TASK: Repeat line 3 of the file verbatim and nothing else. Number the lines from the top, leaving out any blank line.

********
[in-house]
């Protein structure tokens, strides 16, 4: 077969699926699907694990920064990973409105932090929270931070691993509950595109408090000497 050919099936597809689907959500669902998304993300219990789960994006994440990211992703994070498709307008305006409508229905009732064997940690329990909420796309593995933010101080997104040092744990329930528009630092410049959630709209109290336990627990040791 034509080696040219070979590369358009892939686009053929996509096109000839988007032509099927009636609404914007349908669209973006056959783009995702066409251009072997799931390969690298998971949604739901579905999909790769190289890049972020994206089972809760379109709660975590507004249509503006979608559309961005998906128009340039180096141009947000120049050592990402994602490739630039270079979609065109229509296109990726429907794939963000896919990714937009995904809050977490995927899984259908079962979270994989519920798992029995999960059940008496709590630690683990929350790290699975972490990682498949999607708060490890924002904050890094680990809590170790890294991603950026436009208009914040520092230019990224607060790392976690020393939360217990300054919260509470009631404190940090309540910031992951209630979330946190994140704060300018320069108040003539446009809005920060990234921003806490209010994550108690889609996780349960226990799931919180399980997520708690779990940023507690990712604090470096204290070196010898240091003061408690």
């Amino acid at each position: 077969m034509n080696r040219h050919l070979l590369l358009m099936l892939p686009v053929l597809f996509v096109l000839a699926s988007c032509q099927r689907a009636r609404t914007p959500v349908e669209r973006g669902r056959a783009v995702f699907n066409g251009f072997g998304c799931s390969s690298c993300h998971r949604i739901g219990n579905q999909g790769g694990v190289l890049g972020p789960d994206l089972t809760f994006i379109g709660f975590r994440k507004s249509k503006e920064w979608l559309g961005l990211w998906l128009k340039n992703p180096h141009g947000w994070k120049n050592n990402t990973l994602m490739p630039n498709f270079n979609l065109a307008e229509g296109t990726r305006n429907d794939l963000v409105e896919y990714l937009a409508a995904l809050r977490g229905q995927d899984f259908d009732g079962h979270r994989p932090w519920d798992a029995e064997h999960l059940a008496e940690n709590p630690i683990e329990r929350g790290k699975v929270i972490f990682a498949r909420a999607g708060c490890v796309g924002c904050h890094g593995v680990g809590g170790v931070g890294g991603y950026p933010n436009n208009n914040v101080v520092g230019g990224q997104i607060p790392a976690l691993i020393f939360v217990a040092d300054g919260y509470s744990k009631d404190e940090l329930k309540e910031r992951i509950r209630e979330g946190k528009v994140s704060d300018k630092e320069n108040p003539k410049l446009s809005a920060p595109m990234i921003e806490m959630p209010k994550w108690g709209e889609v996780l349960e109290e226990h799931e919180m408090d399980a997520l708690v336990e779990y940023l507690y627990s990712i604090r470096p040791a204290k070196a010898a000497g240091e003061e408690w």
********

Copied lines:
């Amino acid at each position: 077969m034509n080696r040219h050919l070979l590369l358009m099936l892939p686009v053929l597809f996509v096109l000839a699926s988007c032509q099927r689907a009636r609404t914007p959500v349908e669209r973006g669902r056959a783009v995702f699907n066409g251009f072997g998304c799931s390969s690298c993300h998971r949604i739901g219990n579905q999909g790769g694990v190289l890049g972020p789960d994206l089972t809760f994006i379109g709660f975590r994440k507004s249509k503006e920064w979608l559309g961005l990211w998906l128009k340039n992703p180096h141009g947000w994070k120049n050592n990402t990973l994602m490739p630039n498709f270079n979609l065109a307008e229509g296109t990726r305006n429907d794939l963000v409105e896919y990714l937009a409508a995904l809050r977490g229905q995927d899984f259908d009732g079962h979270r994989p932090w519920d798992a029995e064997h999960l059940a008496e940690n709590p630690i683990e329990r929350g790290k699975v929270i972490f990682a498949r909420a999607g708060c490890v796309g924002c904050h890094g593995v680990g809590g170790v931070g890294g991603y950026p933010n436009n208009n914040v101080v520092g230019g990224q997104i607060p790392a976690l691993i020393f939360v217990a040092d300054g919260y509470s744990k009631d404190e940090l329930k309540e910031r992951i509950r209630e979330g946190k528009v994140s704060d300018k630092e320069n108040p003539k410049l446009s809005a920060p595109m990234i921003e806490m959630p209010k994550w108690g709209e889609v996780l349960e109290e226990h799931e919180m408090d399980a997520l708690v336990e779990y940023l507690y627990s990712i604090r470096p040791a204290k070196a010898a000497g240091e003061e408690w």